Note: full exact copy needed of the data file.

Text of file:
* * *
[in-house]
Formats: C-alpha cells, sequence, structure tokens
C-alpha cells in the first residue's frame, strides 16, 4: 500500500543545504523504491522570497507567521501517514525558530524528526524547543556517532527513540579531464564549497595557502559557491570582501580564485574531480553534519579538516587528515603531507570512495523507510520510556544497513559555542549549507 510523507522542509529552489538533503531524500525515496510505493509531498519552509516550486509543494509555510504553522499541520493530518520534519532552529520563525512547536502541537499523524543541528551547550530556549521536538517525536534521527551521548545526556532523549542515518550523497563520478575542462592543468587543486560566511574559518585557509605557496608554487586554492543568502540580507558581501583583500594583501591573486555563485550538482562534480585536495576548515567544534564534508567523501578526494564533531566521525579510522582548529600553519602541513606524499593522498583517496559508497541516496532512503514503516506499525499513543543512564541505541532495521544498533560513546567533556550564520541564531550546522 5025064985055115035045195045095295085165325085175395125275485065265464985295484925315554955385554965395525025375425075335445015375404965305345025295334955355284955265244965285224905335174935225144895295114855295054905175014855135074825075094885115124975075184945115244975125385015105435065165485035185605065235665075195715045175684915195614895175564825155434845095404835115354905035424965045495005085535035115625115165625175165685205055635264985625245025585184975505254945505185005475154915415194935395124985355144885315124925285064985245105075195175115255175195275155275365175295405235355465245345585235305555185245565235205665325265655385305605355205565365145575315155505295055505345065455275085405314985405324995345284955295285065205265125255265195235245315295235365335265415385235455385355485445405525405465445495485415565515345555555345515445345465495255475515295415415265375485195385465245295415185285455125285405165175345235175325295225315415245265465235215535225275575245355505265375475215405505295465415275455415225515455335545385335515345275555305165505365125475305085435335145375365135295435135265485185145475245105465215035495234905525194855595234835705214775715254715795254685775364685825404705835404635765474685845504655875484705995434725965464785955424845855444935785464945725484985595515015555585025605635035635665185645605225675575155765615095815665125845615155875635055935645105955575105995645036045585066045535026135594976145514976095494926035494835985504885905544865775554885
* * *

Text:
[in-house]
Formats: C-alpha cells, sequence, structure tokens
C-alpha cells in the first residue's frame, strides 16, 4: 500500500543545504523504491522570497507567521501517514525558530524528526524547543556517532527513540579531464564549497595557502559557491570582501580564485574531480553534519579538516587528515603531507570512495523507510520510556544497513559555542549549507 510523507522542509529552489538533503531524500525515496510505493509531498519552509516550486509543494509555510504553522499541520493530518520534519532552529520563525512547536502541537499523524543541528551547550530556549521536538517525536534521527551521548545526556532523549542515518550523497563520478575542462592543468587543486560566511574559518585557509605557496608554487586554492543568502540580507558581501583583500594583501591573486555563485550538482562534480585536495576548515567544534564534508567523501578526494564533531566521525579510522582548529600553519602541513606524499593522498583517496559508497541516496532512503514503516506499525499513543543512564541505541532495521544498533560513546567533556550564520541564531550546522 5025064985055115035045195045095295085165325085175395125275485065265464985295484925315554955385554965395525025375425075335445015375404965305345025295334955355284955265244965285224905335174935225144895295114855295054905175014855135074825075094885115124975075184945115244975125385015105435065165485035185605065235665075195715045175684915195614895175564825155434845095404835115354905035424965045495005085535035115625115165625175165685205055635264985625245025585184975505254945505185005475154915415194935395124985355144885315124925285064985245105075195175115255175195275155275365175295405235355465245345585235305555185245565235205665325265655385305605355205565365145575315155505295055505345065455275085405314985405324995345284955295285065205265125255265195235245315295235365335265415385235455385355485445405525405465445495485415565515345555555345515445345465495255475515295415415265375485195385465245295415185285455125285405165175345235175325295225315415245265465235215535225275575245355505265375475215405505295465415275455415225515455335545385335515345275555305165505365125475305085435335145375365135295435135265485185145475245105465215035495234905525194855595234835705214775715254715795254685775364685825404705835404635765474685845504655875484705995434725965464785955424845855444935785464945725484985595515015555585025605635035635665185645605225675575155765615095815665125845615155875635055935645105955575105995645036045585066045535026135594976145514976095494926035494835985504885905544865775554885